Oregon CDL Test Qualifications and Knowledge Test Details
The type of driving you will perform, and self-certify to, determines the qualifications you need to get your commercial driver’s license. If you self-certify an intrastate or excepted interstate driving type, you must:
- Be at least 18 years of age;
- Have or meet the qualifications for an Oregon Driver’s license and have at least one year of driving experience.
- Show proof of your full legal name and identity, legal presence in the U.S. if you’re not a citizen, your date of birth and proof of your residence address.
- Provide your Social Security Number;
- Complete requirements for any endorsements you will need;
- Pass a vision screening;
- Submit a copy of a valid Medical Examiner’s Certificate and, when required, a State medical waiver
- Have a valid commercial learner’s permit (CLP) for at least two weeks before you take the Commercial Skills Test
- Pass the Skills Test
- Pay fees for tests, endorsements, license, and any others that apply.
- Not be suspended or disqualified from holding a commercial driver license in any state
If you certify non-excepted interstate, you need to meet the following qualifications, in addition to those above: 1) Be 21 years of age; and 2) Submit a copy of a valid Medical Examiner’s Certificate.
Commercial Knowledge Test Information (SOURCE):
- General Knowledge Test is required for CLP applicants.
- Air Brakes Test is required to drive vehicles with air brakes.
- Combination Vehicles Test is necessary to drive Class A combination vehicles.
- Hazardous Materials Endorsement Test must be passed in order to haul hazardous materials or waste in amounts that require placards. You must take this test each time you renew.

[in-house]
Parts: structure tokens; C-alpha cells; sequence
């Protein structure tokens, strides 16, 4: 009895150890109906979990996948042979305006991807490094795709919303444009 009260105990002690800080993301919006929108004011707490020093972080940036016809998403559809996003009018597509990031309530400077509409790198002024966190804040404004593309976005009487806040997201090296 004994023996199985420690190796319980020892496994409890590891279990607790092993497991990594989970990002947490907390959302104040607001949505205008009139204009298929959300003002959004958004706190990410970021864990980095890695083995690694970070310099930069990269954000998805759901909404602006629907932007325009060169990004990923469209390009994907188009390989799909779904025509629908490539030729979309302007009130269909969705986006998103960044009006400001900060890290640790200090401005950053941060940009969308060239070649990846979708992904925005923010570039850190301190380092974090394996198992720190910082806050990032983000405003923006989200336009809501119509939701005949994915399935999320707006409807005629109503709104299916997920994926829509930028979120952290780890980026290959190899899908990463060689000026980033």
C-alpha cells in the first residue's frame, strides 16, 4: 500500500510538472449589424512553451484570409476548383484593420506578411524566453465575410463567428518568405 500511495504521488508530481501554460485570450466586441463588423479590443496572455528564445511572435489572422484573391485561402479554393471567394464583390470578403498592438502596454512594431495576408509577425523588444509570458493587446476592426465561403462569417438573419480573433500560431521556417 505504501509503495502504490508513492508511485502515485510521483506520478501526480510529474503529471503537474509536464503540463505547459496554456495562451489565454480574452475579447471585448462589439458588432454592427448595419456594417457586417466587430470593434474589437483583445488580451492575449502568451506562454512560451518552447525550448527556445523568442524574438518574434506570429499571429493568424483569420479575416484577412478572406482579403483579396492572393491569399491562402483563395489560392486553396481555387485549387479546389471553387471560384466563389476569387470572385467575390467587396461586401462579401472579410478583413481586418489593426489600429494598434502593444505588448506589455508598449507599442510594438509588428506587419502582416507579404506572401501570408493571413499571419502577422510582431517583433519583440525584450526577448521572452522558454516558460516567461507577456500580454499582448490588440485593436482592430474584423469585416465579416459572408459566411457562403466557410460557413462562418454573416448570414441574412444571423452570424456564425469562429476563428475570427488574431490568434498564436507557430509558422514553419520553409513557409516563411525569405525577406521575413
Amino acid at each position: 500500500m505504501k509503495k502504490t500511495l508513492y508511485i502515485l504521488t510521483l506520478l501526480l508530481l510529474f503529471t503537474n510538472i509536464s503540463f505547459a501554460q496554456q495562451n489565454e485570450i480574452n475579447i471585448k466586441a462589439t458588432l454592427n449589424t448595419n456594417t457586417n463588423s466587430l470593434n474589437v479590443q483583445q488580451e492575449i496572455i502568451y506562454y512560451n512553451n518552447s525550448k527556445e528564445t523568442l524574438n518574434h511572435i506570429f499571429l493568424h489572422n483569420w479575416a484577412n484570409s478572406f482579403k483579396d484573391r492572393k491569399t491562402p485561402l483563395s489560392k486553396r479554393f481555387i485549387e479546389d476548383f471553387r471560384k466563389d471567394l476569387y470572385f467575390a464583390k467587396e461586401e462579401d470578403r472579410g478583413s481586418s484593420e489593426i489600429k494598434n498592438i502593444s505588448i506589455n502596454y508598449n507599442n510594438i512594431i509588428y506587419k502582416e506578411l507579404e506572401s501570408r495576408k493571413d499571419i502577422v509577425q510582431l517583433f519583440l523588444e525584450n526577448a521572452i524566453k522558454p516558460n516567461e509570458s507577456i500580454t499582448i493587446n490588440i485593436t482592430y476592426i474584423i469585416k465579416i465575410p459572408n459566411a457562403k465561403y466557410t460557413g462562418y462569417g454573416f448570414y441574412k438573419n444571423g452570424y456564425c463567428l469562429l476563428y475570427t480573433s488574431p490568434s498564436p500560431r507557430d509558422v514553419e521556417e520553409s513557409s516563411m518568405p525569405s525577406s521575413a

- Passenger Endorsement Test is needed if you will be driving transport vehicles designed to carry 16 persons or more, including you, the driver.
- Tank Endorsement Test is required to haul liquids or gas in bulk.
- Doubles/Triples Endorsement Test is required to pull double or triple trailers.
- School Bus Endorsement Test is required if you transport students from home to school, from school to home, or to and from school-sponsored events.
Oregon Trucking Related News
Oregon State University studied the cost of not having enough safe places for commercial truck drivers to park and rest along Highway 97 in central Oregon. They reported, “Over a seven-year period on one 290-mile stretch of highway alone [U.S. Highway 97], at-fault truck crashes resulted in approximately $75 million of “crash harm.”
“Jason’s Law” allocates federal funding to truck parking and was a contributing factor to the study. “Jason’s Law is named for truck driver Jason Rivenburg, who was robbed and fatally shot in South Carolina in 2009 after pulling off to rest at an abandoned gas station.”
The law requires drivers to park and rest after 11 hours of driving. They must rest for at least 10 hours before they can drive again. This is for the truck driver’s safety as well as any other drivers out on the road.
Commercial drivers are often unable to find safe and adequate parking to meet these regulations. Therefore, the solution to driver fatigue is to invest in more parking areas for truck drivers to rest.
The financial cost to repair roadways and other damages caused by large truck crashes is higher than the cost to provide drivers with more parking spaces. Oregon State University’s study highlights the complete lack of sufficient parking, and sufficient safe parking, in hopes that the results will bring about more efforts to correct this life-threatening problem (SOURCE).